Intercity Transit set to acquire hydrogen-powered buses, trucks


Intercity Transit’s (IT) board of directors authorized General Manager Emily Bergkamp to purchase five 40-foot hydrogen fuel cell electric buses from New Flyer of America Inc. for $8,950,435 on Wednesday, April 13.

Each bus costs $1,588,228, for a total of $7,941,139. IT is also paying $522,518 for associated diagnostic tools and training and includes a 4% contingency fund on the purchase order.

The buses were procured from a contract facilitated by the Washington State Department of Enterprise Services (DES), while the funds to purchase them were sourced from a $5.6 million regional mobility grant and a $3.4 million green transportation grant from the Washington State Department of Transportation.

According to a document prepared for the meeting, as New Flyer is already laying out its pipeline for 2025, IT will have to secure an order as soon as possible to meet the grant requirements.

Fleet and Facilities Director Jonathan Yee also gave an update about IT’s transition to zero emissions status. Yee told the board that they are still working with the Center for Transportation and the Environment to develop their zero-emissions transition plan and are currently working on a fuel demand analysis to determine their fueling needs. Once IT has established the scope of its fueling needs, Yee said that they plan to launch several requests of proposals to acquire various fueling solutions.

Yee added that they are also accounting for possible hydrogen fuel projects in the region so that they could source hydrogen locally.

“Many of you are aware there's not really a lot of hydrogen available in the Pacific Northwest, so we're hoping for a short time we'll be tracking it from elsewhere,” Yee said.

“But there are several projects that we're keeping an eye on in the Northwest that we plan to make sure we've included considerations for in our fueling equipment design,” he continued.

Board also authorizes purchase of two trucks

The board also authorized the purchase of two Ford work trucks from Bud Clary Ford for the amount of $217,600.

The new trucks, which were also procured through a DES contact, will replace two other facility trucks which are at the end of their useful life.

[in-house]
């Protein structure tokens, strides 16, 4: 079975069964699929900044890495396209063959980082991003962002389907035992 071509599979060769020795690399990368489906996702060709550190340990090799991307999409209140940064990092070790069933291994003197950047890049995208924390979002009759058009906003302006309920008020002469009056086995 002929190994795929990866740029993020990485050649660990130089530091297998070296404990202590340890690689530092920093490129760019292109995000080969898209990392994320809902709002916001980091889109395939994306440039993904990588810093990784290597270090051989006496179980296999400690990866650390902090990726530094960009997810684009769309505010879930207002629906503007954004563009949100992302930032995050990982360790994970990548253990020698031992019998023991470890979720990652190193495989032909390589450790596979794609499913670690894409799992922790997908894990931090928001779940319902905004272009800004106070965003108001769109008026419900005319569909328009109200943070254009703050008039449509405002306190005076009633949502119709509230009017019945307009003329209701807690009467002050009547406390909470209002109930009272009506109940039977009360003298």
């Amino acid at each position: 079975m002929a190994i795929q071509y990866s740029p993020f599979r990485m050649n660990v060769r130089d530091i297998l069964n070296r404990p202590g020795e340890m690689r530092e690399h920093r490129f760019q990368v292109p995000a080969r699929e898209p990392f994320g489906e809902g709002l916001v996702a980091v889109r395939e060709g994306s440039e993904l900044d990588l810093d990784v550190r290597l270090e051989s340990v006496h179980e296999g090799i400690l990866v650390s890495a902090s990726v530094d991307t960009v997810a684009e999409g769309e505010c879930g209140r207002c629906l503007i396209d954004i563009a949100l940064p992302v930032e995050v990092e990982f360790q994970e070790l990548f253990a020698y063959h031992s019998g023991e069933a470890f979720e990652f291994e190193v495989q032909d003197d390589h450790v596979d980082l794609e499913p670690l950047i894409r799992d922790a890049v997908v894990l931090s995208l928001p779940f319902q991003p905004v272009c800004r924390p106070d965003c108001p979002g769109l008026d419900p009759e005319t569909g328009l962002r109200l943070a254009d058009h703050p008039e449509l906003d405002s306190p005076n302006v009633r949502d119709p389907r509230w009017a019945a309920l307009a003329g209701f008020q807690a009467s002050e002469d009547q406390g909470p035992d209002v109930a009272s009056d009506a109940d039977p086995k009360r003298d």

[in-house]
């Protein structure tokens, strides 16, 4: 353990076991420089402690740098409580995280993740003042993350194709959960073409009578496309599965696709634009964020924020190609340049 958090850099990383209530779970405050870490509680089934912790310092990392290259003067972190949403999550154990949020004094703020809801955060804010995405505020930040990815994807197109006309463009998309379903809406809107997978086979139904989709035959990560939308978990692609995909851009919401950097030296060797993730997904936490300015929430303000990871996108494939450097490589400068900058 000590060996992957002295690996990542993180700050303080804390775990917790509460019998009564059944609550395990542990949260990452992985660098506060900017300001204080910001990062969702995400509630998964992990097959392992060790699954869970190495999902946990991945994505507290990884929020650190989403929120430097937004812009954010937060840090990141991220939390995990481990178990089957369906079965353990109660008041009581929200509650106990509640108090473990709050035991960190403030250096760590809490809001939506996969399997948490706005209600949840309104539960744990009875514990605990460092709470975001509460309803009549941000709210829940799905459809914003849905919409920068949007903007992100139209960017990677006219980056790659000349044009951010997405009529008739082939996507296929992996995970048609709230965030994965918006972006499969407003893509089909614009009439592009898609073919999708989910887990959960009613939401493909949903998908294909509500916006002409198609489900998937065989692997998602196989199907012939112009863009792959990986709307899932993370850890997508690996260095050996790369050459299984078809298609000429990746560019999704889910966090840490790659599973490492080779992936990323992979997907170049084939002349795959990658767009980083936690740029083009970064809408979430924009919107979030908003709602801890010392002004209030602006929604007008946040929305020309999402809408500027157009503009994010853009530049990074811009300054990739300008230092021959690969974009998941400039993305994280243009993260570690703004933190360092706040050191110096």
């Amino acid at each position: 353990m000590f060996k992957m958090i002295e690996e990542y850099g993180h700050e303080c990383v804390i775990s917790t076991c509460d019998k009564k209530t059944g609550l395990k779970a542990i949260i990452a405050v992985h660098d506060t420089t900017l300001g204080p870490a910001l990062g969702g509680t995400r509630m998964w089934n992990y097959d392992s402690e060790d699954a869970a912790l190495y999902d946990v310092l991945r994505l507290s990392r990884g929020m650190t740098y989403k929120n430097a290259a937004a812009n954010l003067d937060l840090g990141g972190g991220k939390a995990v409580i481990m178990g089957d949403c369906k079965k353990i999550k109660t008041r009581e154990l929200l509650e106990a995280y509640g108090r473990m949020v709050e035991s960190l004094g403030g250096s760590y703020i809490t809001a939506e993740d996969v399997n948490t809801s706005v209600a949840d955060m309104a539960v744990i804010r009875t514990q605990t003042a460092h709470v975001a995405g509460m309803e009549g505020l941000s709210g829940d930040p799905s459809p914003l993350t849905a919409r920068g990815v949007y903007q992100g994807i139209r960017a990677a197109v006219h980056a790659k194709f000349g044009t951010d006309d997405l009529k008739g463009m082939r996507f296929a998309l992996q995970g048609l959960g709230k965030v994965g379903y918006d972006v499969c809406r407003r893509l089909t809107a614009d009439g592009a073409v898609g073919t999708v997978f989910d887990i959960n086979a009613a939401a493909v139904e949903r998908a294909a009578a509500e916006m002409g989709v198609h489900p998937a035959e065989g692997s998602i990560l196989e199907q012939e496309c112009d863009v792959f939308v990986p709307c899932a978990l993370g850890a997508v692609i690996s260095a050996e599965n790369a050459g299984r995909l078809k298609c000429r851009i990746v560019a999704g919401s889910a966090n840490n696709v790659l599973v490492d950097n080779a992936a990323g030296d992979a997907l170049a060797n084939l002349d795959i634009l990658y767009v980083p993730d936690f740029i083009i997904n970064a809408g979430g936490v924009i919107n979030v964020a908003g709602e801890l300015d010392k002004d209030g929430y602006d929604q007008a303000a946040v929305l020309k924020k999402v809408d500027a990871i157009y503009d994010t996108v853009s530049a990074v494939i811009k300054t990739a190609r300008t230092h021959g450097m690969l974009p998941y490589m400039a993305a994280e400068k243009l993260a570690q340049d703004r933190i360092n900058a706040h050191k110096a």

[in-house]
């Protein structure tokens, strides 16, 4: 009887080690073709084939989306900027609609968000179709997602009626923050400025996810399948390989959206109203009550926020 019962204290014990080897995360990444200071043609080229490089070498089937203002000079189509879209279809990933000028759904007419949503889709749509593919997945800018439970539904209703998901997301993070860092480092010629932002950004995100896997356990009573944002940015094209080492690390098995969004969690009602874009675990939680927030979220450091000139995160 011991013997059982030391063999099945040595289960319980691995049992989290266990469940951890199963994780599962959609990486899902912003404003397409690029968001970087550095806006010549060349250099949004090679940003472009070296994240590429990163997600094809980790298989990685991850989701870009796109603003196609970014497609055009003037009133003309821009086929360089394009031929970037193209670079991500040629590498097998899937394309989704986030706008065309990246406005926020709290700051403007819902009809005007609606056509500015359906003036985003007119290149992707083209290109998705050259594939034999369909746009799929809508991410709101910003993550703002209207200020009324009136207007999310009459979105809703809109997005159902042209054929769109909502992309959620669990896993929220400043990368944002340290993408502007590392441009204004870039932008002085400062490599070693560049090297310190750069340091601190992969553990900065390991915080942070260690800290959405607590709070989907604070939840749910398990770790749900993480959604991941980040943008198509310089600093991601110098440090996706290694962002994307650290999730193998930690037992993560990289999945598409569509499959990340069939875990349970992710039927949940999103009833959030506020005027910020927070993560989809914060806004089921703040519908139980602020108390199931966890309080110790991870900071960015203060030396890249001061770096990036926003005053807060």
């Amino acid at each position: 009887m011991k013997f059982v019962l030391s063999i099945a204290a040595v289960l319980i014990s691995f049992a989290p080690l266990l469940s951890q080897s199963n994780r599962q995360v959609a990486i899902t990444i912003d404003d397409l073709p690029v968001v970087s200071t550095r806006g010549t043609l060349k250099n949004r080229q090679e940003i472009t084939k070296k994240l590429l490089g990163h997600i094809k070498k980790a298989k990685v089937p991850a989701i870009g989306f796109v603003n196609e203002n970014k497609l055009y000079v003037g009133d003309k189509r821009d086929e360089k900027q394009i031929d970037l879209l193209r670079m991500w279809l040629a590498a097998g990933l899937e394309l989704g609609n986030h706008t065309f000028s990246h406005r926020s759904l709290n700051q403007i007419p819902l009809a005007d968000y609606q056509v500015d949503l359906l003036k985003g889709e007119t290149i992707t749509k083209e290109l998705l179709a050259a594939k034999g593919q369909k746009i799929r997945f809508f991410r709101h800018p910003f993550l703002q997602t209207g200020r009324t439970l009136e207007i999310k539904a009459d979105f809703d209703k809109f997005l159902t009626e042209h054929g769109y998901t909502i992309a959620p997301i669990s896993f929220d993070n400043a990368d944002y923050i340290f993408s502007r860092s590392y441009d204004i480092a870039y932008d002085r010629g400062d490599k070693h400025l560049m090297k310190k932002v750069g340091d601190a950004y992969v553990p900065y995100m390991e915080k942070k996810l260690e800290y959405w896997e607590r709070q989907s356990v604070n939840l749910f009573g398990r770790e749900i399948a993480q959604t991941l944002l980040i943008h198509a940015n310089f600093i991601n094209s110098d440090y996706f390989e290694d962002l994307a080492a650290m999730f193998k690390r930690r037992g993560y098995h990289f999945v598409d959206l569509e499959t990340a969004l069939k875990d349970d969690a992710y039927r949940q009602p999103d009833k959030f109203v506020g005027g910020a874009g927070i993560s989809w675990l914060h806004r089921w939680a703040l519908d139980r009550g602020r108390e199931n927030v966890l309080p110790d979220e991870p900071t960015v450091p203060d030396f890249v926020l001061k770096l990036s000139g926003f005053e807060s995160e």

Senior Procurement Coordinator Katie Cunningham said that recent truck orders with the configuration they want for the vehicles take around 10 to 12 months before they are delivered.


4 comments on this item Please log in to comment by clicking here

  • Grailking

    Are there not electric buses that don't require developing an infrastructure for a new fuel?

    Electricity is already everywhere.

    Just curious because it looks like hydrogen is expensive and requires a lot to manufacture and transport. What am I missing?

    Tuesday, April 23 Report this

  • ChuckCross

    If it looks like a duck and quacks like a duck, it probably is an expensive hydrogen duck. You must have missed the cost/benefit analysis upon which the decision to go "hydrogen" was based. It is wonderful that the taxpayers of

    Thurston County can afford to operate a deluxe transportation system serving a minority of our population. And don't miss the next IT press release touting the increase in ridership since IT ridership became free to all.

    Wednesday, April 24 Report this

  • HappyOlympian

    Staggering. No matter where the funds come from, way too expensive. 108k each for a pair of trucks. Not surprising in the slightest, on an given day IT has about 20 drivers sitting around or playing billiards with nothing to do, and the 3rd floor of the new facility on Martin Way empty. Thanks for making me regret voting to increase the sales tax to pay for it.

    Wednesday, April 24 Report this

  • ejpoleii

    There is no free hydrogen on earth. It has to be extracted from water using more energy to extract than hydrogen fuel provides. In addition, hydrogen is explosive. Ever see the film of the Hindenburg? That's hydrogen. Making things worse it has to be stored at huge pressure and/or extremely low temperature. Being the smallest molecule it escapes through the smallest crack in a seal. This requires very expensive seals and pumps to store and move.

    This is the stupidest idea in the world. I know. I worked in the space program (Apollo 11) and the vehicles used liquid hydrogen. The ground crews had to be very experienced and careful. Can you imagine the crews for IT handling this? Highly pressurized liquid hydrogen storage tanks and transfer pumps in the middle of Olympia? (Oh. Well. Maybe.)

    Friday, April 26 Report this